Today we went to Pont du Gard and Chateauneuf du Pape. Pont du Gard is a well preserved Roman aqueduct and one of the best surviving Roman ruins anywhere. We figured we’d need only an hour there, but we ended up spending a few hours because it was so impressive, not to mention it is located in a beautiful setting. We were both blown away that something like this could have been built 2,000 years ago.
Sorry to get educational, but we were really impressed by what an engineering feat this must have been at the time, and we wanted to share some background. This 30-mile aqueduct was built to supply water to Nimes, one of ancient Europe’s largest cities. The aqueduct sloped one inch every 350 feet to keep water flowing. It took 24 hours for the water to make the 30-mile trip. Throughout the Roman Empire, a vast system of aqueducts such as this, were used to establish major cities.
It was a huge celebration when water first flowed into Nimes. Water then became a symbol of social status, bordering on wastefulness for those with the means to have it. Huge community baths were created, which were so elaborate that they contained libraries, museums, spas and exercise rooms within them. Damn those Romans.
All this education about the Romans made us thirsty, so we headed for Chateauneuf du Pape for some wine tasting. Thanks to Robert Parker, this village now boasts to have some of the best wines in the world. Despite its wine being world famous, it is still a very, very small village.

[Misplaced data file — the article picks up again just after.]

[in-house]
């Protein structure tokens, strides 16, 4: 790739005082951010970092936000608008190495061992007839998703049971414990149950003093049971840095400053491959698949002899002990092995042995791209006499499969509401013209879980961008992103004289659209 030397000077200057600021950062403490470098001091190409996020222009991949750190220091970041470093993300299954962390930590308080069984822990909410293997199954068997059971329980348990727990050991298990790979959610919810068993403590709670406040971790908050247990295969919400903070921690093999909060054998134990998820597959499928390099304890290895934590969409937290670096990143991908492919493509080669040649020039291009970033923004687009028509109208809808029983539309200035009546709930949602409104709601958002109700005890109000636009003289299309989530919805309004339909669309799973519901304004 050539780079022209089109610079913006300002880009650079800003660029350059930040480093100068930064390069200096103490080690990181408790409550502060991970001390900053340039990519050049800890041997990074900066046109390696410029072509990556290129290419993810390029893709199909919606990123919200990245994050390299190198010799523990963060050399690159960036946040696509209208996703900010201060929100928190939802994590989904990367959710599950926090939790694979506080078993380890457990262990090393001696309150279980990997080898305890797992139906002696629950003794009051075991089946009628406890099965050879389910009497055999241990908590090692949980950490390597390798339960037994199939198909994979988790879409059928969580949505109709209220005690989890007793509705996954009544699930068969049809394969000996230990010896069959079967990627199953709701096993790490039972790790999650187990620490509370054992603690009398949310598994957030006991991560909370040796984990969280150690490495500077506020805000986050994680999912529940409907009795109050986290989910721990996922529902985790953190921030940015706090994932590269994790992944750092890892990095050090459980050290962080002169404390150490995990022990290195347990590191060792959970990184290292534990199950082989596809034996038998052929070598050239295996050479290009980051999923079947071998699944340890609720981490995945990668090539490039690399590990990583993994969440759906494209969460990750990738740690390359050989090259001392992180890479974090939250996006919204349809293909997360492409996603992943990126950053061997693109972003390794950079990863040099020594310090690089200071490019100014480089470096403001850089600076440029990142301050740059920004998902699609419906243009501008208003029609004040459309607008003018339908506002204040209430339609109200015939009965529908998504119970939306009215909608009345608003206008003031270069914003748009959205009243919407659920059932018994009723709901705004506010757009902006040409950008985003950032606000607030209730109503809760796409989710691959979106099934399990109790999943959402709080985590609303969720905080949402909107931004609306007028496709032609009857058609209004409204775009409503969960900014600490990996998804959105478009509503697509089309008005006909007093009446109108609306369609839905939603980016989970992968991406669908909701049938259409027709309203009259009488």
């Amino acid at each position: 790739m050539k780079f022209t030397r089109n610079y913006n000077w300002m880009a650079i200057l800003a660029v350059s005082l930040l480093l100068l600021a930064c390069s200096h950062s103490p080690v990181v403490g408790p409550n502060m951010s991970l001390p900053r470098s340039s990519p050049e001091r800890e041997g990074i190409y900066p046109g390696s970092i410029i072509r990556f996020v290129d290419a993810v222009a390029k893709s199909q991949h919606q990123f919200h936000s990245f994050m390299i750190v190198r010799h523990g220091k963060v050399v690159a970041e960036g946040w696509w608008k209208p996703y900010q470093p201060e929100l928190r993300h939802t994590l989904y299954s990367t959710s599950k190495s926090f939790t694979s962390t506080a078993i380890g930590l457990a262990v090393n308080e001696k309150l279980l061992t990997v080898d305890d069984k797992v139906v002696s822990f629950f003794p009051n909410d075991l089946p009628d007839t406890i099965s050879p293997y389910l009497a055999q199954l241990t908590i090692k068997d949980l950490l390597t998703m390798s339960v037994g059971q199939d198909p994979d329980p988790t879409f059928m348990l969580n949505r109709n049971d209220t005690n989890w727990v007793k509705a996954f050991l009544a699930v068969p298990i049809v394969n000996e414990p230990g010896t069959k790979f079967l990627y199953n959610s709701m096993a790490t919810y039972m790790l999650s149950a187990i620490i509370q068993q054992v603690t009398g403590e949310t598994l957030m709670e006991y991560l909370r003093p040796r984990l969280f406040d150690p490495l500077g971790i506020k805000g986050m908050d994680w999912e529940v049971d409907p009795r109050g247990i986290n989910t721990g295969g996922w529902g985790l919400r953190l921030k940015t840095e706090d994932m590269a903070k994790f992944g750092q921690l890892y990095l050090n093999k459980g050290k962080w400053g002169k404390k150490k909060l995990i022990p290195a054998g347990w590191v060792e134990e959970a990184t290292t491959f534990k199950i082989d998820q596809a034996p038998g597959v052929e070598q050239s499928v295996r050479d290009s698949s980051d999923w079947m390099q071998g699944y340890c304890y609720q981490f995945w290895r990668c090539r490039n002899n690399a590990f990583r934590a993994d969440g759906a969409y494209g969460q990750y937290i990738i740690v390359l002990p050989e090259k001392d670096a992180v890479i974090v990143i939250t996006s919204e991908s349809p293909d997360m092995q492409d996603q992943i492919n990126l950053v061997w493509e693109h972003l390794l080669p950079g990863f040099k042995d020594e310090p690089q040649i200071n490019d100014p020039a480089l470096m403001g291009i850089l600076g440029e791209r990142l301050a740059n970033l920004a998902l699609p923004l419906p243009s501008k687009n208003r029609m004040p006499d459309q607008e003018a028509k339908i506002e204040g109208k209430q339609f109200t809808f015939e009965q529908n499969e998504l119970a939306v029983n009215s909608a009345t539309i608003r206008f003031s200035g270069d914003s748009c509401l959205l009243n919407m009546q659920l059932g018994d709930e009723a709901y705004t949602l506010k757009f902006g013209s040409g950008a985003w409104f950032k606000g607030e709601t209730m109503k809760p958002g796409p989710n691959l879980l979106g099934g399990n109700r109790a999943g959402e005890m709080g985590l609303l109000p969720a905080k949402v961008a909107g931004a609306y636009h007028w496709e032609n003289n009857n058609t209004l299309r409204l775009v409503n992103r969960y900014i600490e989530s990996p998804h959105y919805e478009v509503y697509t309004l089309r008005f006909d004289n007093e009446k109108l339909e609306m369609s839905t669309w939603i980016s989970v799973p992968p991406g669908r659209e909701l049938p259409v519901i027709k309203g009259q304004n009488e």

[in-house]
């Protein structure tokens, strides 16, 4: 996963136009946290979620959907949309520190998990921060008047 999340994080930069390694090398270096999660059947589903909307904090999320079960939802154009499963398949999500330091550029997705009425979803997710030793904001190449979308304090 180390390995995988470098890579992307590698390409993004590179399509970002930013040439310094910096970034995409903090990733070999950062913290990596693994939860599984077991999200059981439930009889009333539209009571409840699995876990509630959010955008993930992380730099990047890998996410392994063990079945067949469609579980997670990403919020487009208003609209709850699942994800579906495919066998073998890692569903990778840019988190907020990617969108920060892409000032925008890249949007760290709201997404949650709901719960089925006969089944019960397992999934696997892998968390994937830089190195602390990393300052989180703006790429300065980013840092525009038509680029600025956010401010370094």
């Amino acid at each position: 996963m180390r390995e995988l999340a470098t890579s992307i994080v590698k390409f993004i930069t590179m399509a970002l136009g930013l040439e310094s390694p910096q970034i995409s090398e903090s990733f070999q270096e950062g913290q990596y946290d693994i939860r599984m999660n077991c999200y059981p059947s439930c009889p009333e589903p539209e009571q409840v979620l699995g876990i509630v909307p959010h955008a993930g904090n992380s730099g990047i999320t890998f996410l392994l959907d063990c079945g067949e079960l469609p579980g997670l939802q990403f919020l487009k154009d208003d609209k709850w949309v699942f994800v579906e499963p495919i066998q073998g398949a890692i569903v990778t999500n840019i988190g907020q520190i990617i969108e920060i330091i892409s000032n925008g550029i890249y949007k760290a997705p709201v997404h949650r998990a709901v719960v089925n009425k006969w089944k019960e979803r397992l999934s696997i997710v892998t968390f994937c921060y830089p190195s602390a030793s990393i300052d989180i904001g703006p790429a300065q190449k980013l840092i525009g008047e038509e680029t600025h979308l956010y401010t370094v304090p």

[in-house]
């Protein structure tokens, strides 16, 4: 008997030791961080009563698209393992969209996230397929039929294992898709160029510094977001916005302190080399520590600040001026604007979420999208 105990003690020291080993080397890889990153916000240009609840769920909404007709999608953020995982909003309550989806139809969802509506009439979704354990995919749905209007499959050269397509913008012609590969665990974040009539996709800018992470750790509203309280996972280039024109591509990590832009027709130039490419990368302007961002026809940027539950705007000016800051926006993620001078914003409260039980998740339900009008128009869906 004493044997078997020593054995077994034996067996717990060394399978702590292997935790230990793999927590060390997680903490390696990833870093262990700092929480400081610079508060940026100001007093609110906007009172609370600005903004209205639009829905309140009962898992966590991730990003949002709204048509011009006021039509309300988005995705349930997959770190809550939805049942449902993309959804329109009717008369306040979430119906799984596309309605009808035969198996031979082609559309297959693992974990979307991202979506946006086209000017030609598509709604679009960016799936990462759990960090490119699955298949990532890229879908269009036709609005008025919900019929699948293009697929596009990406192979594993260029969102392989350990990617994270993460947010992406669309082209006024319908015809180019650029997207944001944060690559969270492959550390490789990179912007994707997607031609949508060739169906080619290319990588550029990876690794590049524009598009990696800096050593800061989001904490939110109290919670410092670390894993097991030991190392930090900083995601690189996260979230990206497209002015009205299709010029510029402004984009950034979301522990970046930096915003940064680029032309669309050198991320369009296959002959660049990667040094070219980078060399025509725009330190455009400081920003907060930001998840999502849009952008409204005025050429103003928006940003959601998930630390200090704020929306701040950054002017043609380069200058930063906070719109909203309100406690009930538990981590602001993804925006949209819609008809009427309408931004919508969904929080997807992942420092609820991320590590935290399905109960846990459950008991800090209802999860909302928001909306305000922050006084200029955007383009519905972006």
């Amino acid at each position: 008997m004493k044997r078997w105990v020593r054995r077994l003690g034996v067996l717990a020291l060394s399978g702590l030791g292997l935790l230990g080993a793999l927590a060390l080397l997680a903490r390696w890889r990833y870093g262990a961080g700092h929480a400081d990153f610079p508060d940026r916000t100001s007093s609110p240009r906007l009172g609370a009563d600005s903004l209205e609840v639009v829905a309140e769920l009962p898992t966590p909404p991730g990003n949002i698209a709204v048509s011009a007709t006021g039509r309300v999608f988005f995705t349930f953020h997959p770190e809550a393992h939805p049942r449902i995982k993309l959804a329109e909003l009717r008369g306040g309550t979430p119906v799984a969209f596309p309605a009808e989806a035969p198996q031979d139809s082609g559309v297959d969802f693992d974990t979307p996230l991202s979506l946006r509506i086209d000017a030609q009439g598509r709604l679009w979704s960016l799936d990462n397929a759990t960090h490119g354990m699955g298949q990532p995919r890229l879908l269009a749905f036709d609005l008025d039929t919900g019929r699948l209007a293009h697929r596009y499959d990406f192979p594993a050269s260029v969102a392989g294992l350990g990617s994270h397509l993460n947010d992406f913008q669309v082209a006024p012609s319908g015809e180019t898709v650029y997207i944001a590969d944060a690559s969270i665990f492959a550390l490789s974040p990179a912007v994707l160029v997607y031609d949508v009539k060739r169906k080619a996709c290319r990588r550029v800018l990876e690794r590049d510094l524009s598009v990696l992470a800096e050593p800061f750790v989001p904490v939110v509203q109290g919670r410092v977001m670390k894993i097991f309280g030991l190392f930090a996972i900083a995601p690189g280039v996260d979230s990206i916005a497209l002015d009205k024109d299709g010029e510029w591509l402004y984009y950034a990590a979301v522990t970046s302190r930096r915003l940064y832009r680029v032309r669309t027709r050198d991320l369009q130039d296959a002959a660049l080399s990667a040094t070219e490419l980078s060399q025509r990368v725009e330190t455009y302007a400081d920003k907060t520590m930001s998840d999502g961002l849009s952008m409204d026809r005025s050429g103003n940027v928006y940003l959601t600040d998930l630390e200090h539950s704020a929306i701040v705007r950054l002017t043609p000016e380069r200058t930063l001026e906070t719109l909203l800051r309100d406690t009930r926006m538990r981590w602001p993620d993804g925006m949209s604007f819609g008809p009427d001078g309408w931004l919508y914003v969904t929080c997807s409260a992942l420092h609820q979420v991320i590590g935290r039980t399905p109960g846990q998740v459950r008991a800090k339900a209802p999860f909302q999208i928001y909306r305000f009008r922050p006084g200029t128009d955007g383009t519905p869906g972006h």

Unlike Napa and Sonoma, all the wineries here have a tasting room in the village versus at the winery. This could really make for some fun if you didn’t have to drive home. There are no tasting fees, and you only taste the wines that you ask for. Even though this is one of the more expensive regions in France, generally wines are still more affordable than those compared to Napa or Sonoma.
In these smaller villages, far fewer people speak English. Since we don’t speak French, this makes it a little more difficult. But it made for a fun experience when a very nice French lady let us sit in her tasting room for 30 minutes as she described all her wines to us in French. Brent just kept saying “JoBu needs a refill.”